Fig. 1.

Plain (anteroposterior oblique) radiograph of the sacroiliac joint, showing ankylosis, pseudo-widening, and subchondral sclerosis in the right sacroiliac joint (grade 3 sacroiliitis) and subchondral sclerosis pseudo-widening in the left sacroiliac joint (grade 2 sacroiliitis).

(0.23MB).
Fig. 2.

Renal biopsy showing diffuse tubulointerstitial inflammation and extensive necrosis destructing the normal structure of the tubuli and glomeruli on light microscopy (hematoxylin–eosin staining, original magnification 200×).

(0.35MB).

One of the well-known etiologies of rapidly progressive glomerulonephritis is PING. ANCA plays a major role in the pathogenesis of PING. However, 10% of PING cases have been reported to occur without ANCA, similar to our case.8 The activation mechanism of the neutrophils that are the primary responsible immune cells in the development of ANCA-negative PING has not been clarified yet.9 More severe complement and neutrophil activation and thus greater renal damage were found in ANCA-negative PING cases than in ANCA-positive ones.9 The main pathogenetic mechanism of AS is impaired regulation of interleukin-17 production and genetic mutations involving antigen presentation.1 As knowledge is lacking about the common pathogenic mechanism that leads to both PING and AS, this coexistence may be coincidental. In spite of the worse renal prognosis of patients with ANCA-negative PING, our patient recovered after 2 months of dialysis-dependent renal failure. Renal involvement was reported to be found in 21.7% of cases with AS.10 The renal pathologies (tubulointerstitial nephritis, IgA nephropathy, nonsteroidal anti-inflammatory drug-induced nephropathy, and amyloidosis) associated with AS were not found in our case. The renal pathology of the present case was PING. This case is important because of the rarity of cases with PING without ANCA, and the present case is the first to show the association of PING with AS.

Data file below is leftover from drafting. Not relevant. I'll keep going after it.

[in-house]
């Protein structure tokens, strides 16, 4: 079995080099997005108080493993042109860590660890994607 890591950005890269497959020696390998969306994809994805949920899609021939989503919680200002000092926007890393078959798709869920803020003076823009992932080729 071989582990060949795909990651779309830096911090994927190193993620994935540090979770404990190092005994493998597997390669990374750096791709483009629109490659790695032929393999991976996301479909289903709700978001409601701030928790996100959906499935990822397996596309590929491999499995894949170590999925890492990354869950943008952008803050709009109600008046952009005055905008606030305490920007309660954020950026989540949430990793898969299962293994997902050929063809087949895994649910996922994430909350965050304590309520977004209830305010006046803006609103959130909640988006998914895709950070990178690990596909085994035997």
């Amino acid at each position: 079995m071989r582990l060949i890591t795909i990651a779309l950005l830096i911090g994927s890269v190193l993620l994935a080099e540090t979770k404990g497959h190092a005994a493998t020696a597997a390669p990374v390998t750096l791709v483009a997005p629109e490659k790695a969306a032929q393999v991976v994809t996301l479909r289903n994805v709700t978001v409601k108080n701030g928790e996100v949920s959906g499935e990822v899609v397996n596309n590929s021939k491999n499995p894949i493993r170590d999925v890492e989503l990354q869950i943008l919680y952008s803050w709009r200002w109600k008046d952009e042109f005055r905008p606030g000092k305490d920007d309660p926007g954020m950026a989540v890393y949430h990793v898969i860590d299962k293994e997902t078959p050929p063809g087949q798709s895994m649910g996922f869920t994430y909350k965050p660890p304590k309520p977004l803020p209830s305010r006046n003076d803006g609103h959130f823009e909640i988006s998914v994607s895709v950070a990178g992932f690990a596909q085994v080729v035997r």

Funding

No funding was obtained for this article

Inform consent

Written informed consent for publication of this case report was obtained from the patient

Conflict of interest

The authors declare no conflict of interest regarding the publication of this article.